Mailinglist Archive: opensuse (1382 mails)

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Re: [opensuse] [OT] is there a virtual machine that uses harddisk as harddisk image
  • From: Anders Johansson <ajohansson@xxxxxxx>
  • Date: Mon, 1 Jun 2009 18:12:12 +0200
  • Message-id: <200906011812.13070.ajohansson@xxxxxxx>
On Monday 01 June 2009 18:03:38 Randall R Schulz wrote:
On Monday June 1 2009, Anders Johansson wrote:
On Monday 01 June 2009 17:23:42 Randall R Schulz wrote:
Do you know any block devices these days that aren't disks or flash

Optical devices (CD, DVD, BluRay), iSCSI, FCoE, ATAoE, nbd, loopback
devices, ram disks

And how many of them (that are not in fact disks or intermediaries to
disks) are suitable for acting as the physical storage for a VMware
virtual disk? Certainly not any of the optical types.

Aside from performance, why not? Most of the time a disk doesn't even have to
be writable. It is perfectly possible to have almost all your file system
running on a DVD (for example), though from a performance perspective perhaps
not desirable

The rest are
interconnects or mediators to some physical storage. If that storage
isn't random access (disk), then it's not suitable as the physical
representation of a virtual machine's virtual disk.

The way you write "random access (disk)" makes me think you somehow equate the
two, and obviously if you say "anything that is usable as a root device is by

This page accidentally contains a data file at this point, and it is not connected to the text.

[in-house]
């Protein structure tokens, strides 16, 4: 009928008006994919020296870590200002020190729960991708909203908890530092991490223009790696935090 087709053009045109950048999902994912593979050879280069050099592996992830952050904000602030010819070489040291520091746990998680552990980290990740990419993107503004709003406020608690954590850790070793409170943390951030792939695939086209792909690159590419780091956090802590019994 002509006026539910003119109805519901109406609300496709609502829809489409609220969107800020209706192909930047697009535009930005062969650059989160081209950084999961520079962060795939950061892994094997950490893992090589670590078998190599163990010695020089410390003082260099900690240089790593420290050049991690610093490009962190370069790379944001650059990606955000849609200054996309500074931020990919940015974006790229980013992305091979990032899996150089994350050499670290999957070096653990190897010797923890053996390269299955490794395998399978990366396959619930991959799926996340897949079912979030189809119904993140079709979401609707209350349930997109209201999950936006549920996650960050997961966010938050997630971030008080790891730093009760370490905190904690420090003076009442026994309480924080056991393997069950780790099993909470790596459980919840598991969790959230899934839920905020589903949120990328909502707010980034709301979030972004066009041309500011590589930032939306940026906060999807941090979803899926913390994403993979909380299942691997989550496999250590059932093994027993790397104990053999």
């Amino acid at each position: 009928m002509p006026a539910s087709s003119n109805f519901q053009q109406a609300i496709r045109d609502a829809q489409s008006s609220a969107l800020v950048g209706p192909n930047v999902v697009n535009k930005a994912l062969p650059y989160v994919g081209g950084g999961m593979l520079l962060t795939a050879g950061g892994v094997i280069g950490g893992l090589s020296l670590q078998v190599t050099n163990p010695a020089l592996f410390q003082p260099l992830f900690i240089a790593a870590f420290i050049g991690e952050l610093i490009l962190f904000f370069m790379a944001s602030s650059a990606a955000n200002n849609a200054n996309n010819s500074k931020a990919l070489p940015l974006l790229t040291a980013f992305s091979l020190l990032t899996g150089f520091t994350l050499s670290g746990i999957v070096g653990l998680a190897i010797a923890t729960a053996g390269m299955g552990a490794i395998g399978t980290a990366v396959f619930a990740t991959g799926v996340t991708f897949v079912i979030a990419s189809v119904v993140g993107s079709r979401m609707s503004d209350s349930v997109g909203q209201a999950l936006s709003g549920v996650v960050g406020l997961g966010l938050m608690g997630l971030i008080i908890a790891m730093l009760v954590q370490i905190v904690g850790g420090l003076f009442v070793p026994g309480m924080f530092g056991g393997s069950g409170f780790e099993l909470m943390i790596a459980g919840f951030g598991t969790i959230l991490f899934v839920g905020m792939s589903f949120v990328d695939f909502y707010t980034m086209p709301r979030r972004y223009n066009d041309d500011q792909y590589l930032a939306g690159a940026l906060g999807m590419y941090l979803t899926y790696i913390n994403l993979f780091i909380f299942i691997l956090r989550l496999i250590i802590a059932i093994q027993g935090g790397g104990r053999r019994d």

definition a disk" then it is obviously a disk. But I don't accept that
equality. The point was that any block device can be used, simply because they
behave in a sufficiently equivalent way.

None of the ones I listed are disks, but they share behaviour with disks, not
because they are disks in any way, but because they speak the same
communication protocols as disks of various types. What is at the other end of
that protocol is supposed to be a black box, as long as it fulfills the
semantics of the protocol.

I'm pretty sure DECtape is officially obsolete.

I have seen people export tape devices as nfs shares. Not sure what
brand it was, but it seemed to work (but slooooow of course :)

Magnetic tape (of the standard 9-track variety, at least) is not
rewritable because the drive does not ensure that a new record
precisely aligns with the one being overwritten.

As I said, I don't know what they were using exactly, but it was definitely a
tape drive of some kind. Not to be recommended, of course

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